Fusion-io today announced that it is working closely with MySpace to dramatically reduce the carbon footprint and costs associated with MySpace’s datacenter operations. Using innovative solid-state storage solutions from Fusion-io, MySpace successfully deployed Fusion-io’s technology to optimize their capital equipment and reduce the floor space and power consumed by their datacenter operations – significantly minimizing MySpace’s environmental impact.
The revolutionary new deployment by MySpace offers another example of how solid-state storage technologies from Fusion-io give today’s brightest engineering teams the power to rethink their datacenters and achieve dramatically lowered capital and operational costs by optimizing existing infrastructure for increased ease of management while greening the datacenter.
The MySpace installation consists of replacing multiple server farms of larger two rack unit high (2u) servers that require 10-to-12 15,000 RPM mechanical disk drives each with much smaller 1u servers that use Fusion-io’s server-deployed ioDrives. In addition, ioDrive-deployed servers can now replace MySpace servers that hold everything entirely in RAM – a cost prohibitive and power hungry approach previously required to achieve necessary data throughput now attainable through the high-performance, solid-state solutions from Fusion-io.
A key driver for MySpace in adopting this technology was the environmental benefits to be gained by its deployment. The power and cooling costs of Fusion’s ioDrives are less than one percent that of the hard disk arrays, and rack space usage is reduced to zero, as ioDrives are embedded directly within even the smallest of servers. This allowed MySpace to drastically reduce utility and floor-space costs. In addition, MySpace expects an overall reduction in administration and maintenance spending, because the company now uses more reliable solid-state technologies, and because of reductions in system complexity and the number of failure points their staff will have to troubleshoot and manage.
“In the last 20 years, disk storage hasn’t kept pace with other innovations in IT, and right now we’re on the cusp of a dramatic change with flash technologies, with Fusion-io clearly leading this transformation,” said Richard Buckingham, vice president of technical operations for MySpace. “We looked at a number of solid state disk solutions, using many different kinds of RAID configurations, but we felt that Fusion-io’s solution was exactly what we needed to accomplish our goals.”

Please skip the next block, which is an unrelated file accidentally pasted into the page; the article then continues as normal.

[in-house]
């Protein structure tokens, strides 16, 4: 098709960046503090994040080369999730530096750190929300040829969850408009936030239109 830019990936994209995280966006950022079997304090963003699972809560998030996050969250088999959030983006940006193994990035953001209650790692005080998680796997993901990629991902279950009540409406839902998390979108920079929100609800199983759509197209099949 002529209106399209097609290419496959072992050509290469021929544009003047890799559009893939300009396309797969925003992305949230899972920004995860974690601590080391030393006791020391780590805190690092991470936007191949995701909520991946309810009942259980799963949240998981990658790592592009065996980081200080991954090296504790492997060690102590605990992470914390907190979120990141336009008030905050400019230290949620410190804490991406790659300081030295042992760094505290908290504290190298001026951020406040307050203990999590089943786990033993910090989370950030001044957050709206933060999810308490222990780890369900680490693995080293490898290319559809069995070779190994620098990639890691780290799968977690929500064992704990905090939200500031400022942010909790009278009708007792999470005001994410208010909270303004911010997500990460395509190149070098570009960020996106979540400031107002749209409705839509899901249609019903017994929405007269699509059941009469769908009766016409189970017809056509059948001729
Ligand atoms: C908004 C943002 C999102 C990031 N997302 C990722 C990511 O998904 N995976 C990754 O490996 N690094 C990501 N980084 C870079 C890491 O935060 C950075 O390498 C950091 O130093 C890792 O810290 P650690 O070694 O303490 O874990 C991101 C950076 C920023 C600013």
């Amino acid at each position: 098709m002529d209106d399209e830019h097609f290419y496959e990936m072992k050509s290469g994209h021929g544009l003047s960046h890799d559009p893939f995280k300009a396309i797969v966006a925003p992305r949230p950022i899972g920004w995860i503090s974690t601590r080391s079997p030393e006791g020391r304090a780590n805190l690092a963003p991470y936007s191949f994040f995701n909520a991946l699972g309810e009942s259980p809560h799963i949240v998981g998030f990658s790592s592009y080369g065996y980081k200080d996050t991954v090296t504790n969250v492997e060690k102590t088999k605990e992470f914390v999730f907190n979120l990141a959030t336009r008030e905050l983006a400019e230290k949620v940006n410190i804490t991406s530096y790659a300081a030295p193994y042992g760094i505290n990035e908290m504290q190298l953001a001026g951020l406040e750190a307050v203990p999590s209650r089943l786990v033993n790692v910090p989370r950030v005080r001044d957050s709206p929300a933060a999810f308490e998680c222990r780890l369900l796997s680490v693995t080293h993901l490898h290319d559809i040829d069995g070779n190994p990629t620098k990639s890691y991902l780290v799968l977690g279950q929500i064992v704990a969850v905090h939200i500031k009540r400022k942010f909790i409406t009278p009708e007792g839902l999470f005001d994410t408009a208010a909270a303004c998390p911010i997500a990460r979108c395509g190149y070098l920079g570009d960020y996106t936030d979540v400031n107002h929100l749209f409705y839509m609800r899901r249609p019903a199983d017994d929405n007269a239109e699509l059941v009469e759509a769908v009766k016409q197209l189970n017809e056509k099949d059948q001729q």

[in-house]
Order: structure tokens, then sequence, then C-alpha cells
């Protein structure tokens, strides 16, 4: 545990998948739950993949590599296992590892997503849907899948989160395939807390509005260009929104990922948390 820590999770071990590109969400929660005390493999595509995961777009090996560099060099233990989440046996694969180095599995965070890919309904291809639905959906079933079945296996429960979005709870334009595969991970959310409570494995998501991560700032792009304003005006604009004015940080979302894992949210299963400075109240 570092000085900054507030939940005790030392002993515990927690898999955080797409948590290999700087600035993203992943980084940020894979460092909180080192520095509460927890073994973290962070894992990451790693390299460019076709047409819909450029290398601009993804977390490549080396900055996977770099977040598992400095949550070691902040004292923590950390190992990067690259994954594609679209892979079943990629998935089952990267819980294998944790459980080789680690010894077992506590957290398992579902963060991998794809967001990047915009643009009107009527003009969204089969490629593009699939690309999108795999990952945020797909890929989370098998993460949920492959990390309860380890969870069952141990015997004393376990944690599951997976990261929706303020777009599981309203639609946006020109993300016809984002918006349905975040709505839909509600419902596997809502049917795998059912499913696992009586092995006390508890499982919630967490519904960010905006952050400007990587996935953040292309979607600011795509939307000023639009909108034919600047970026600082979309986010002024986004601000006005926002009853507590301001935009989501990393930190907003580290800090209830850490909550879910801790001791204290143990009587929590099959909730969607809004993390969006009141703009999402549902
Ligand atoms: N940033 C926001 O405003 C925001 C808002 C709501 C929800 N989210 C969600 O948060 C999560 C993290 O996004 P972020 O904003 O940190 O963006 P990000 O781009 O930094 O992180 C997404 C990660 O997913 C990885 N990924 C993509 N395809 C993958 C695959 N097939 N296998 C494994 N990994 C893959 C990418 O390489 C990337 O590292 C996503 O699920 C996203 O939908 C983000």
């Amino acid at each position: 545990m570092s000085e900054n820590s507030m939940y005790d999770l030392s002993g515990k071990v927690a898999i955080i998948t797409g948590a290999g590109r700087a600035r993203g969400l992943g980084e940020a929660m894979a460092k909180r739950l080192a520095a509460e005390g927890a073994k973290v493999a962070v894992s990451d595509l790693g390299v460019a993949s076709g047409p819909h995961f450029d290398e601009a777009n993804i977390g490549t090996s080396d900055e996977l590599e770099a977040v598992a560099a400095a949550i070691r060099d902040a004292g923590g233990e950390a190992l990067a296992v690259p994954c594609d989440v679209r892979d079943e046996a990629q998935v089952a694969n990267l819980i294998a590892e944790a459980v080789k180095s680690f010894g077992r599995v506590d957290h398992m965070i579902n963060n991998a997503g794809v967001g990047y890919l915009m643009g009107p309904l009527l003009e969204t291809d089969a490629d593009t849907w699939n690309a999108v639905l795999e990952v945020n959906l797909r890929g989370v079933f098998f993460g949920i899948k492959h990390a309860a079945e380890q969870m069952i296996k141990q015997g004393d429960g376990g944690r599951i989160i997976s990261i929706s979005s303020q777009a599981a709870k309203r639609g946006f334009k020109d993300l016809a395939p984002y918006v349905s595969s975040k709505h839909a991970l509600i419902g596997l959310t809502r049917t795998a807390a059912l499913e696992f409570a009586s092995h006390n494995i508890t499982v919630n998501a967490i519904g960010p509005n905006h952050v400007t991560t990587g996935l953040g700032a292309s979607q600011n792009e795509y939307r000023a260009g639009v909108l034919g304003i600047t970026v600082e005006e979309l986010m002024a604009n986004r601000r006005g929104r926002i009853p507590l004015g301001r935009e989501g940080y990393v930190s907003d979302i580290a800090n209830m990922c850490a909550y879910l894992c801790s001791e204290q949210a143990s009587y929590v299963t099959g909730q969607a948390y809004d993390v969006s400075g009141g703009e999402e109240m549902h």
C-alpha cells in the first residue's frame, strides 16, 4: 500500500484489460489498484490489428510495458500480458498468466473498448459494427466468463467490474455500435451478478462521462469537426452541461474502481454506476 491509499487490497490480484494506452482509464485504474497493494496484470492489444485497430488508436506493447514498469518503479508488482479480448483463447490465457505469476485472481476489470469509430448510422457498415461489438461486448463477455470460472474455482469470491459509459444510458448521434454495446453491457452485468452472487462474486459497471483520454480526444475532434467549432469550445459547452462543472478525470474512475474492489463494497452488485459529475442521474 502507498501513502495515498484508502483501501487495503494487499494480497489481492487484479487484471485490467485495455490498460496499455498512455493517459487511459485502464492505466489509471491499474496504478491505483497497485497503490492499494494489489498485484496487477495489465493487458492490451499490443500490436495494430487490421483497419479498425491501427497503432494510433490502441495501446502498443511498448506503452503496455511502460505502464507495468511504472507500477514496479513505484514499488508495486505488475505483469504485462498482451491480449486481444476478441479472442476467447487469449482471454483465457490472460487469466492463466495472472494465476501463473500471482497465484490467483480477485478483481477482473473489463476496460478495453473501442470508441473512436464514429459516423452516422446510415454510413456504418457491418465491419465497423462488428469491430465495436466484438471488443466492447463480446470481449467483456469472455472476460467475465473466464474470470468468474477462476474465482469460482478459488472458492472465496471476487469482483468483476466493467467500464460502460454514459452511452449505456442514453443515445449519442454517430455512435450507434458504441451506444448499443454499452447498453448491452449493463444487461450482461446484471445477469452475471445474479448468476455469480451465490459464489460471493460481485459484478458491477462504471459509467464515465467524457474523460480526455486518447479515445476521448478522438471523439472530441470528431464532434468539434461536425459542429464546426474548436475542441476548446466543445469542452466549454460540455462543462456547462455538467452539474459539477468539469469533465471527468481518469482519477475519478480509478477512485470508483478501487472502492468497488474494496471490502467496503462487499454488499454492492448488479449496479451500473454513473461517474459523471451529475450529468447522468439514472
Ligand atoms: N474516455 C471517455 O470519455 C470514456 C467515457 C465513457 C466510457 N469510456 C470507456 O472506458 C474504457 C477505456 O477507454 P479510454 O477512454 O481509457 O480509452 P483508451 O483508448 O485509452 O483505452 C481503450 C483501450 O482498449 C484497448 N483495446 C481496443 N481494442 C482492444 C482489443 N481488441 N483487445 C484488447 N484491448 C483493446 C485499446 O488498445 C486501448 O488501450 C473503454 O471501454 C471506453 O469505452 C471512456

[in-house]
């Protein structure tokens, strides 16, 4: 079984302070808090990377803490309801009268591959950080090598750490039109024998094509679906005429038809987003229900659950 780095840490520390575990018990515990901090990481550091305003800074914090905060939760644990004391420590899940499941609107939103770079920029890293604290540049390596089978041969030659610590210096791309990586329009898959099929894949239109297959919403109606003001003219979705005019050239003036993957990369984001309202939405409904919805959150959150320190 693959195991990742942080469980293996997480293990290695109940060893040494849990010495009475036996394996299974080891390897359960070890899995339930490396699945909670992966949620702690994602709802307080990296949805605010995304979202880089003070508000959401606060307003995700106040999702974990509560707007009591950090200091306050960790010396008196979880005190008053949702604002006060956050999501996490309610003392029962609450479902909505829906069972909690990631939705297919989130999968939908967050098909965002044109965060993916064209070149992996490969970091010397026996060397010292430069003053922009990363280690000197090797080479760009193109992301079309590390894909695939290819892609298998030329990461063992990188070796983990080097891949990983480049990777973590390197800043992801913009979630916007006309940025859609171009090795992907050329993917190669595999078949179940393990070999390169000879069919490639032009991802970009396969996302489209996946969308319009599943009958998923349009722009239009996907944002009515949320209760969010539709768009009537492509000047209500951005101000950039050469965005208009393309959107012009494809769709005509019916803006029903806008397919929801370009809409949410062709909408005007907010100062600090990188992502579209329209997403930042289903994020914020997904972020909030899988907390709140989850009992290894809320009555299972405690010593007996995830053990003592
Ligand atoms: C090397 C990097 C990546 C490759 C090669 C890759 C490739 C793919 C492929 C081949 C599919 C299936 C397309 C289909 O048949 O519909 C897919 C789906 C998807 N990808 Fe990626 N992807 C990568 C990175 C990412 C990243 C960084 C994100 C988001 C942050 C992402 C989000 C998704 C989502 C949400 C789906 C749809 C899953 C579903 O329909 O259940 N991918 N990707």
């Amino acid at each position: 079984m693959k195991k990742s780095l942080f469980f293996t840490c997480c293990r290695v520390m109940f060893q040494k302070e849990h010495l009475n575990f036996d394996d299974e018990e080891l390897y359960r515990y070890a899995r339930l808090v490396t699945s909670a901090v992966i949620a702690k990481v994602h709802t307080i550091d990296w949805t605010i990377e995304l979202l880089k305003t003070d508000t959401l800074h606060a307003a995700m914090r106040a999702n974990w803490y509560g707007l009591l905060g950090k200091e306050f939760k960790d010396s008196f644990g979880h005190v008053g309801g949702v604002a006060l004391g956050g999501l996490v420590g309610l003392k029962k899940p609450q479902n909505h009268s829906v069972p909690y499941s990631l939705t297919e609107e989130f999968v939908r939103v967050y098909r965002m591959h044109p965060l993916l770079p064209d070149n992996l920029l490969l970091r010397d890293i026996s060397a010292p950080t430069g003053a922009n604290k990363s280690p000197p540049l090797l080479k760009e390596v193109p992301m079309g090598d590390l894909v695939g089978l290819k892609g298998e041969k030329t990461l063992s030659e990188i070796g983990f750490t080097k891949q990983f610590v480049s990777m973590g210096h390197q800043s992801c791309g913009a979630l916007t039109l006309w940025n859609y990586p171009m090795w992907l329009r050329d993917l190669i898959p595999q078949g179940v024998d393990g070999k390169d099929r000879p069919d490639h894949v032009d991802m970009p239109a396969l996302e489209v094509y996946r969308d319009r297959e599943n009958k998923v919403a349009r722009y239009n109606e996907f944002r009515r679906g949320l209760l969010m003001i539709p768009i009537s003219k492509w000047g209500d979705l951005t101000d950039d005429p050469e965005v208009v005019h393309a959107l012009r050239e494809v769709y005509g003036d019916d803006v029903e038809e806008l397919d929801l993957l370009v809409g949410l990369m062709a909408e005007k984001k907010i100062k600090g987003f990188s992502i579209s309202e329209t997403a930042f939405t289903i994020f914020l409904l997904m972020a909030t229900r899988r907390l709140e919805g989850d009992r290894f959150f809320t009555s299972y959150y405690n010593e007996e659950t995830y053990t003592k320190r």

“MySpace has demonstrated profound innovation leadership in the social media space and we are honored to have been chosen to work with their amazing engineering teams to build the future of datacenter infrastructure,” said David Flynn, CTO of Fusion-io. “This exciting opportunity has allowed us to use Fusion-io technology to stretch the limits of large scale datacenter operations. It has provided a real-world opportunity to do things with flash technology that were simply not possible before.”
To learn more about Fusion-io, go to www.fusionio.com. To read a case study highlighting one of the ways MySpace is leveraging Fusion-io’s technologies, go to: http://www.fusionio.com/case-studies/myspace-case-study.pdf
Fusion-io is a leading provider of enterprise solid-state technology and high-performance I/O solutions. The company’s solid-state storage technology closes the gap between processing power and traditional storage, delivering a new type of application centric storage for database, application and system administrators. The result is a world of possibilities for performance-starved applications.
MySpace is a technology company connecting people through personal expression, content, and culture. MySpace empowers its global community to experience the Internet through a social lens by integrating personal profiles, photos, videos, mobile, messaging, games, and the world's largest music community. MySpace is a division of News Corporation (NASDAQ: NWS, NWSA ; ASX: NWS, NWSL). For more information, visit our press room.